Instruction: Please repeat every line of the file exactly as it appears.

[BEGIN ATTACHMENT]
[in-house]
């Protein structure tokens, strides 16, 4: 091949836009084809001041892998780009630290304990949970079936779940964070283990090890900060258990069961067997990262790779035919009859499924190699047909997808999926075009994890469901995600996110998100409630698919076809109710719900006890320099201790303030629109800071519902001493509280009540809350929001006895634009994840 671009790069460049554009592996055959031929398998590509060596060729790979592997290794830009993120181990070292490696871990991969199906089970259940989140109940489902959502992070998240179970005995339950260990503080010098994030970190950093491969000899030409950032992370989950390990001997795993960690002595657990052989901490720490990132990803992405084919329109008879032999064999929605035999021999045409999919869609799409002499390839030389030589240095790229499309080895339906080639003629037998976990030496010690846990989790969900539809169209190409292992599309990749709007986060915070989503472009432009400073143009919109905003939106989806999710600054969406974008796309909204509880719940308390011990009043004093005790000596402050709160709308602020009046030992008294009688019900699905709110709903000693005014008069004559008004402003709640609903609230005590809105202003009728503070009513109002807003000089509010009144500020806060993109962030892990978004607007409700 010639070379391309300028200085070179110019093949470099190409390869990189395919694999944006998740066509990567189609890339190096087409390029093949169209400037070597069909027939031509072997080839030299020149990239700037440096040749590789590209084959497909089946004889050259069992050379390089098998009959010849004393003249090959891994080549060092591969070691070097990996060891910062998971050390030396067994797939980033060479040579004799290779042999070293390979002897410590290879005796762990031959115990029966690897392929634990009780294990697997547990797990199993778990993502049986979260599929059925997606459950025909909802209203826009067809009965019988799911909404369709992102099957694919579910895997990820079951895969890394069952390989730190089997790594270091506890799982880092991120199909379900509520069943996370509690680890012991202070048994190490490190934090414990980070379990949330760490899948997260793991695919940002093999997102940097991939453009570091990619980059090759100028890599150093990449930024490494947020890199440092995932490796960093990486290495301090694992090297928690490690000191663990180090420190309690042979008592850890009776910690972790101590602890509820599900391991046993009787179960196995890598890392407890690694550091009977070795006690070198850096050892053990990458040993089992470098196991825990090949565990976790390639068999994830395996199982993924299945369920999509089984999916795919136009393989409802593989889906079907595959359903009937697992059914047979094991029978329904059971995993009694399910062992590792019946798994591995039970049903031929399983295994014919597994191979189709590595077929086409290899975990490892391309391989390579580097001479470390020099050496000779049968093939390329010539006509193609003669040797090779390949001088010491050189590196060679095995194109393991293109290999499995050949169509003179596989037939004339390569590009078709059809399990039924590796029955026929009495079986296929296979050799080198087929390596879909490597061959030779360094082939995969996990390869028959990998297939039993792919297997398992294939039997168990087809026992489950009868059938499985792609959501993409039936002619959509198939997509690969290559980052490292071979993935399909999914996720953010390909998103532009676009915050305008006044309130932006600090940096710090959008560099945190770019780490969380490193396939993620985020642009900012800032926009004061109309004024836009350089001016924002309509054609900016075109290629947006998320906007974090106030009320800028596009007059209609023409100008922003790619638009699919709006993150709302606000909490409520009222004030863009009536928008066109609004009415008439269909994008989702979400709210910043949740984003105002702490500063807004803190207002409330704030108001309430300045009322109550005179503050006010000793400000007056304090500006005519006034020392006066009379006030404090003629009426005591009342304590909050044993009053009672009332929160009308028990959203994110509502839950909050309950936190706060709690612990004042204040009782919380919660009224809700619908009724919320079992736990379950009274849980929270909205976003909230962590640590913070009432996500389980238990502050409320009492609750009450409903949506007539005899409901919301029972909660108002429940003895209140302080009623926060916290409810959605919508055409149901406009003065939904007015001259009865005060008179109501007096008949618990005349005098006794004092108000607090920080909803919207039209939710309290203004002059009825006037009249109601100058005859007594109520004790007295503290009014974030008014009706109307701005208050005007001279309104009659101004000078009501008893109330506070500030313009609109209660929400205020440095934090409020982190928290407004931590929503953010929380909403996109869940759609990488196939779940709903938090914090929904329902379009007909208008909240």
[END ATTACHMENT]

[in-house]
């Protein structure tokens, strides 16, 4: 091949836009084809001041892998780009630290304990949970079936779940964070283990090890900060258990069961067997990262790779035919009859499924190699047909997808999926075009994890469901995600996110998100409630698919076809109710719900006890320099201790303030629109800071519902001493509280009540809350929001006895634009994840 671009790069460049554009592996055959031929398998590509060596060729790979592997290794830009993120181990070292490696871990991969199906089970259940989140109940489902959502992070998240179970005995339950260990503080010098994030970190950093491969000899030409950032992370989950390990001997795993960690002595657990052989901490720490990132990803992405084919329109008879032999064999929605035999021999045409999919869609799409002499390839030389030589240095790229499309080895339906080639003629037998976990030496010690846990989790969900539809169209190409292992599309990749709007986060915070989503472009432009400073143009919109905003939106989806999710600054969406974008796309909204509880719940308390011990009043004093005790000596402050709160709308602020009046030992008294009688019900699905709110709903000693005014008069004559008004402003709640609903609230005590809105202003009728503070009513109002807003000089509010009144500020806060993109962030892990978004607007409700 010639070379391309300028200085070179110019093949470099190409390869990189395919694999944006998740066509990567189609890339190096087409390029093949169209400037070597069909027939031509072997080839030299020149990239700037440096040749590789590209084959497909089946004889050259069992050379390089098998009959010849004393003249090959891994080549060092591969070691070097990996060891910062998971050390030396067994797939980033060479040579004799290779042999070293390979002897410590290879005796762990031959115990029966690897392929634990009780294990697997547990797990199993778990993502049986979260599929059925997606459950025909909802209203826009067809009965019988799911909404369709992102099957694919579910895997990820079951895969890394069952390989730190089997790594270091506890799982880092991120199909379900509520069943996370509690680890012991202070048994190490490190934090414990980070379990949330760490899948997260793991695919940002093999997102940097991939453009570091990619980059090759100028890599150093990449930024490494947020890199440092995932490796960093990486290495301090694992090297928690490690000191663990180090420190309690042979008592850890009776910690972790101590602890509820599900391991046993009787179960196995890598890392407890690694550091009977070795006690070198850096050892053990990458040993089992470098196991825990090949565990976790390639068999994830395996199982993924299945369920999509089984999916795919136009393989409802593989889906079907595959359903009937697992059914047979094991029978329904059971995993009694399910062992590792019946798994591995039970049903031929399983295994014919597994191979189709590595077929086409290899975990490892391309391989390579580097001479470390020099050496000779049968093939390329010539006509193609003669040797090779390949001088010491050189590196060679095995194109393991293109290999499995050949169509003179596989037939004339390569590009078709059809399990039924590796029955026929009495079986296929296979050799080198087929390596879909490597061959030779360094082939995969996990390869028959990998297939039993792919297997398992294939039997168990087809026992489950009868059938499985792609959501993409039936002619959509198939997509690969290559980052490292071979993935399909999914996720953010390909998103532009676009915050305008006044309130932006600090940096710090959008560099945190770019780490969380490193396939993620985020642009900012800032926009004061109309004024836009350089001016924002309509054609900016075109290629947006998320906007974090106030009320800028596009007059209609023409100008922003790619638009699919709006993150709302606000909490409520009222004030863009009536928008066109609004009415008439269909994008989702979400709210910043949740984003105002702490500063807004803190207002409330704030108001309430300045009322109550005179503050006010000793400000007056304090500006005519006034020392006066009379006030404090003629009426005591009342304590909050044993009053009672009332929160009308028990959203994110509502839950909050309950936190706060709690612990004042204040009782919380919660009224809700619908009724919320079992736990379950009274849980929270909205976003909230962590640590913070009432996500389980238990502050409320009492609750009450409903949506007539005899409901919301029972909660108002429940003895209140302080009623926060916290409810959605919508055409149901406009003065939904007015001259009865005060008179109501007096008949618990005349005098006794004092108000607090920080909803919207039209939710309290203004002059009825006037009249109601100058005859007594109520004790007295503290009014974030008014009706109307701005208050005007001279309104009659101004000078009501008893109330506070500030313009609109209660929400205020440095934090409020982190928290407004931590929503953010929380909403996109869940759609990488196939779940709903938090914090929904329902379009007909208008909240």